This is far from the real picture, but then, where did he get his support from?  For the lovers of conspiracy theories, Kasselakis is the perfect case for CIA involvement in Greece’s political life and, considering the country’s rough post war history, this sounds possible. However, such theories explain neither the disappointment among older members that did not show up to vote in the leadership elections, nor why some 40,000 new-comers showed up and waited patiently in long queues to join the party (total participation was around 150,000 members), in the vivid hope that they will elect the leader to save the people from the hated right-wing government of New Democracy.

Today everyone knows that Kasselakis was introduced by Alexis Tsipras himself and the group around him, notably the feisty ex-health minister (and ex far-leftist) Pavlos Pollakis, (in)famous for being tough against the right wing. Tsipras did not make any official statement, but what happened is that considerable sections of the party apparatus, which before were blatantly aligned with Alexis Tsipras, moved to Kasselakis, using exactly the arguments that the leadership had previously set up against the internal party minority, i.e. blaming the Left for the party’s isolation from Greek society. Only this time, the same arguments were used against both, Achtsioglou and Tsakalotos. Pappas of course rushed to support Kasselakis.

This was the second time that Syriza practiced the system of electing the party leader with the system of polls for all party members and not in the party conference, following conscious political discussion among the active members and decisions on the party programme. Alexis Tsipras had introduced this reform in 2022 on the argument of “empowering the rank and file” and had himself elected with 99.05% (!). Until his resignation last summer, no one in the party dared question his politics or his leadership, including the left Umbrella tendency. The latter focused their differentiation on organizational issues and the lack of internal democracy but, how can these issues be separated from politics?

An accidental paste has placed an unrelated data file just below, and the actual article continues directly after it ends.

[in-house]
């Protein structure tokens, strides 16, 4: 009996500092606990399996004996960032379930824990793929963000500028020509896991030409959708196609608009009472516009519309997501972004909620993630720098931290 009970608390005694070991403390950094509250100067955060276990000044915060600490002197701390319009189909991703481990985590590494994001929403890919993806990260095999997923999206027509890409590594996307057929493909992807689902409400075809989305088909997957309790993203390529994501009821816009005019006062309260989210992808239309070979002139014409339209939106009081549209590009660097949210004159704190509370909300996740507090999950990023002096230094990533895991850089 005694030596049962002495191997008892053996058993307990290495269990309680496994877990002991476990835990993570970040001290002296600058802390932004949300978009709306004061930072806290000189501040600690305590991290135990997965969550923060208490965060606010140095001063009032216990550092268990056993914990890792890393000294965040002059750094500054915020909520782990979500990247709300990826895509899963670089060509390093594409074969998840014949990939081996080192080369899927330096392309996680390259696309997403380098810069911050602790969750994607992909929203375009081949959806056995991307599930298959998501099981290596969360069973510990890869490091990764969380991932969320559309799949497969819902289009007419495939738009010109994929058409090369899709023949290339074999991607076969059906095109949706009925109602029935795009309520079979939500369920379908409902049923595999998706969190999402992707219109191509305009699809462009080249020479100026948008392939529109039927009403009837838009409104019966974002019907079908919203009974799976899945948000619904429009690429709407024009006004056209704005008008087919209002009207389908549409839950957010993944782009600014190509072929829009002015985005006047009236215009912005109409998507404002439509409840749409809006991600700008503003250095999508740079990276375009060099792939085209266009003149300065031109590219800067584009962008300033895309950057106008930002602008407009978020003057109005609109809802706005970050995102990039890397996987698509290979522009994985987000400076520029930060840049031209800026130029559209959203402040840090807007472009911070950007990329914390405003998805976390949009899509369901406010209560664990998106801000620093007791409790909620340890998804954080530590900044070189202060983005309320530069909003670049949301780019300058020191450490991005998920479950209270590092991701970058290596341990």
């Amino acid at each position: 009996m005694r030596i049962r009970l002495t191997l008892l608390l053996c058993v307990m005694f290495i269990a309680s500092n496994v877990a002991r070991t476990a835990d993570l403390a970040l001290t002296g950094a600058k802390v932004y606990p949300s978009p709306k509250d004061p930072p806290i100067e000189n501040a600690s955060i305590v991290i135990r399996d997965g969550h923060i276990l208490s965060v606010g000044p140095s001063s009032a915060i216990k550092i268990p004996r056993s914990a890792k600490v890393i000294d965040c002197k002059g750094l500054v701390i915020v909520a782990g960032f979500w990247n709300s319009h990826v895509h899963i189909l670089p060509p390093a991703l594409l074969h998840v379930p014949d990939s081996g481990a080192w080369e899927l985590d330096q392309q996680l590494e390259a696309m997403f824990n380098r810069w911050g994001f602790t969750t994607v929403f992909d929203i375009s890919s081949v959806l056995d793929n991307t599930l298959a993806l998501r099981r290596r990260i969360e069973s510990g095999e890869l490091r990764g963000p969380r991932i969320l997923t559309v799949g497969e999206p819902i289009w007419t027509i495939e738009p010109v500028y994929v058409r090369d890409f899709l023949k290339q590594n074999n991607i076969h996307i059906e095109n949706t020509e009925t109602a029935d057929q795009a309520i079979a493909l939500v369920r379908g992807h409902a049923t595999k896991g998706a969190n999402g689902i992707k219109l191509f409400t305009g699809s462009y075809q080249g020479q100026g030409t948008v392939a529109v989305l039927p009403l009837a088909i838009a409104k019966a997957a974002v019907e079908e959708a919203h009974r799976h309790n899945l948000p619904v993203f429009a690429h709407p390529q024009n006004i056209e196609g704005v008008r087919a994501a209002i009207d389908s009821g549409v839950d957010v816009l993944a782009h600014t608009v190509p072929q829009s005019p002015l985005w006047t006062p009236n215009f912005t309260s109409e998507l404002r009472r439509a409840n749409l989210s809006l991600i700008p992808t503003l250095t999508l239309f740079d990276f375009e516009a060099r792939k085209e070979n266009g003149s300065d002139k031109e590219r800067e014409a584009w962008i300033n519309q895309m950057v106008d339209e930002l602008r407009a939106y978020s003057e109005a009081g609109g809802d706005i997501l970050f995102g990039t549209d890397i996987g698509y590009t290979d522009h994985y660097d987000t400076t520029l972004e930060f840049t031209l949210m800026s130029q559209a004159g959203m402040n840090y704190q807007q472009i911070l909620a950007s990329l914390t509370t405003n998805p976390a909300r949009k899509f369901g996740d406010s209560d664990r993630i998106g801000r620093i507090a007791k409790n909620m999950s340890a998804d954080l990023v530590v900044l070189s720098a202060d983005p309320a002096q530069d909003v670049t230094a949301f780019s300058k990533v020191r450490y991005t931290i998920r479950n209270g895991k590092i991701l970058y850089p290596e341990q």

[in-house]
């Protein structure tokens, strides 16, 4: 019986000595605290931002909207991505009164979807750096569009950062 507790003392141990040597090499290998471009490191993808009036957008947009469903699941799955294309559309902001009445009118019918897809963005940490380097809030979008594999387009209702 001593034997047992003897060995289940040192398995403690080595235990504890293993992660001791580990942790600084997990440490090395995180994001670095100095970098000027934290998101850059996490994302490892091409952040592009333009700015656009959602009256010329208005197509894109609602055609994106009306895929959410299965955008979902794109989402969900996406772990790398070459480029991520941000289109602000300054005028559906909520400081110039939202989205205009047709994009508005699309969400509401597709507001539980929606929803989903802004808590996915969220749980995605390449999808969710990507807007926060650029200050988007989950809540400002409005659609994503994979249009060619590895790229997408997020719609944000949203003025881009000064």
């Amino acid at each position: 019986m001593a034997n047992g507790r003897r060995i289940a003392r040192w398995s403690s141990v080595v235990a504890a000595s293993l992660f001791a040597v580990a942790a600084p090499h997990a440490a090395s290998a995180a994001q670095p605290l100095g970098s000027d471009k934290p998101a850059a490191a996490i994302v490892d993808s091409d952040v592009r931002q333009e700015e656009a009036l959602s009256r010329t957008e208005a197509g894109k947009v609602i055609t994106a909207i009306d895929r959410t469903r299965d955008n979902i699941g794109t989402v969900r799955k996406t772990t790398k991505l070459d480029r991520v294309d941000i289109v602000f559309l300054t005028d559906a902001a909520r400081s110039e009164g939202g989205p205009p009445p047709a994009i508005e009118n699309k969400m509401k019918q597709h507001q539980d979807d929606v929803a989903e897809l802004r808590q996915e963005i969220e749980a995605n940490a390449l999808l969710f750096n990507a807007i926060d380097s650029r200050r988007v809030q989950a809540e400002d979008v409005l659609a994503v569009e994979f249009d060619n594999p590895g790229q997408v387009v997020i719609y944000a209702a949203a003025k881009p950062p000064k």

Kasselakis is the outcome (not the cause) of Syriza’s right-wing trajectory

Syriza’s rise, U-turn in 2015 and eventual fall has been broadly discussed and analyzed elsewhere in this webpage. There is however a milestone: When the party lost the 2019 elections and moved from the office to opposition, the leadership team around Alexis Tsipras decided that Syriza should get rid of its radical past, because this was a legacy of the era when the party was hovering only between 3 and 5%. In this context, a party that sets itself to become a government partner but at the time had to be in opposition, had to adopt the attitude of a “government in anticipation”. This “violent maturing” of 2015 became a fundamental principle and was incorporated to Syriza’s programme and organizational structure. This describes in summary the tragedy of a left party delivering right-wing opposition, one that failed to face the horrible right wing government of Mitsotakis.

There was no “novelty” in this strategy. In Italy the Communist Party changed even its name from P.C.I. to Democratic Party, and completely dumped the old remnants about the “government of the Left”. It became evidently a party of neoliberalism, with Renzi as prime minister, who implemented a harsh programme of cuts, unemployment, abolition of collective agreements and undemocratic amendments to the constitution. These developments paved the way for Salvini and later Meloni to increase their influence even in the main working-class regions of Italy. Despite negative international experience, the leadership around Tsipras engaged in this destructive project. Internally, they humiliated every leftist voice that disagreed or even wavered along this path. SYRIZA’s last conference was a triumphant domination of Tsipras and his politics. No organised tendency dared question him or his political direction.

The members of the left opposition “Umbrella”, stayed loyal under the slogan “there is only one President” and tried to stick to the “unanimously proposed political programme of the conference”, they only questioned the proposed organizational reforms. The method and arguments with which they fought this battle turned out to be piece of cake for Tsipras, who accused them of conducting “a game of thrones that is indifferent to Greek society”!